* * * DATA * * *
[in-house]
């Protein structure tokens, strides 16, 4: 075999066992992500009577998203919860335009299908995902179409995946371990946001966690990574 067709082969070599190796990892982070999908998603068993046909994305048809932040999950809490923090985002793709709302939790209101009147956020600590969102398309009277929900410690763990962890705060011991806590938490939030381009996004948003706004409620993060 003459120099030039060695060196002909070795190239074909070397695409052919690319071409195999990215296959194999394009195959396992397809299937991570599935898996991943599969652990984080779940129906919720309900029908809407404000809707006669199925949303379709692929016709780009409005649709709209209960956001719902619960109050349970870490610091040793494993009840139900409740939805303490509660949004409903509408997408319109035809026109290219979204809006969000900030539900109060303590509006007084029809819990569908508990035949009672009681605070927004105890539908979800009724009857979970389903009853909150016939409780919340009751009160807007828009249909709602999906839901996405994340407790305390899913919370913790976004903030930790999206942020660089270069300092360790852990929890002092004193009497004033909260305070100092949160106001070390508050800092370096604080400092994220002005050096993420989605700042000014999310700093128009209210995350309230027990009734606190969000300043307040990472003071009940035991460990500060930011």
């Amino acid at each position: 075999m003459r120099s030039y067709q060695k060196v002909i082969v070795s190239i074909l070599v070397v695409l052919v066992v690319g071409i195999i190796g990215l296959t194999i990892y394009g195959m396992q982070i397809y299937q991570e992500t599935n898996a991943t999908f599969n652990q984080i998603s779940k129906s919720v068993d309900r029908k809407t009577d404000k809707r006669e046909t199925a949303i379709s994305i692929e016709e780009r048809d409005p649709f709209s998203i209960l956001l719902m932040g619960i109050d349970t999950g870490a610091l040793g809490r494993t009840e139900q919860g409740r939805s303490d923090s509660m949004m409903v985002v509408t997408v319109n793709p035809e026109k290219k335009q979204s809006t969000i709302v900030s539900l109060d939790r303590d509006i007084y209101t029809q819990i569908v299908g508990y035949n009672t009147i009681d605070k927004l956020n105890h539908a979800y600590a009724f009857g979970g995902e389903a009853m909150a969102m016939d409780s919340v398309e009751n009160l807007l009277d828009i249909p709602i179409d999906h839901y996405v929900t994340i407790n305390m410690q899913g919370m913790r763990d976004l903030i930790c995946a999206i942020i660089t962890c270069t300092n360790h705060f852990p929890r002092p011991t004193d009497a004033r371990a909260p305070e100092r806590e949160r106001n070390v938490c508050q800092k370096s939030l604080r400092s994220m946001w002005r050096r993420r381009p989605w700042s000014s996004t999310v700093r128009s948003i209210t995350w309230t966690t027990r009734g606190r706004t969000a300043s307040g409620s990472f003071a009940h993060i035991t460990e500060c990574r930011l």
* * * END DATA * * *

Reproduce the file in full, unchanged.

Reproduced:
[in-house]
């Protein structure tokens, strides 16, 4: 075999066992992500009577998203919860335009299908995902179409995946371990946001966690990574 067709082969070599190796990892982070999908998603068993046909994305048809932040999950809490923090985002793709709302939790209101009147956020600590969102398309009277929900410690763990962890705060011991806590938490939030381009996004948003706004409620993060 003459120099030039060695060196002909070795190239074909070397695409052919690319071409195999990215296959194999394009195959396992397809299937991570599935898996991943599969652990984080779940129906919720309900029908809407404000809707006669199925949303379709692929016709780009409005649709709209209960956001719902619960109050349970870490610091040793494993009840139900409740939805303490509660949004409903509408997408319109035809026109290219979204809006969000900030539900109060303590509006007084029809819990569908508990035949009672009681605070927004105890539908979800009724009857979970389903009853909150016939409780919340009751009160807007828009249909709602999906839901996405994340407790305390899913919370913790976004903030930790999206942020660089270069300092360790852990929890002092004193009497004033909260305070100092949160106001070390508050800092370096604080400092994220002005050096993420989605700042000014999310700093128009209210995350309230027990009734606190969000300043307040990472003071009940035991460990500060930011």
């Amino acid at each position: 075999m003459r120099s030039y067709q060695k060196v002909i082969v070795s190239i074909l070599v070397v695409l052919v066992v690319g071409i195999i190796g990215l296959t194999i990892y394009g195959m396992q982070i397809y299937q991570e992500t599935n898996a991943t999908f599969n652990q984080i998603s779940k129906s919720v068993d309900r029908k809407t009577d404000k809707r006669e046909t199925a949303i379709s994305i692929e016709e780009r048809d409005p649709f709209s998203i209960l956001l719902m932040g619960i109050d349970t999950g870490a610091l040793g809490r494993t009840e139900q919860g409740r939805s303490d923090s509660m949004m409903v985002v509408t997408v319109n793709p035809e026109k290219k335009q979204s809006t969000i709302v900030s539900l109060d939790r303590d509006i007084y209101t029809q819990i569908v299908g508990y035949n009672t009147i009681d605070k927004l956020n105890h539908a979800y600590a009724f009857g979970g995902e389903a009853m909150a969102m016939d409780s919340v398309e009751n009160l807007l009277d828009i249909p709602i179409d999906h839901y996405v929900t994340i407790n305390m410690q899913g919370m913790r763990d976004l903030i930790c995946a999206i942020i660089t962890c270069t300092n360790h705060f852990p929890r002092p011991t004193d009497a004033r371990a909260p305070e100092r806590e949160r106001n070390v938490c508050q800092k370096s939030l604080r400092s994220m946001w002005r050096r993420r381009p989605w700042s000014s996004t999310v700093r128009s948003i209210t995350w309230t966690t027990r009734g606190r706004t969000a300043s307040g409620s990472f003071a009940h993060i035991t460990e500060c990574r930011l």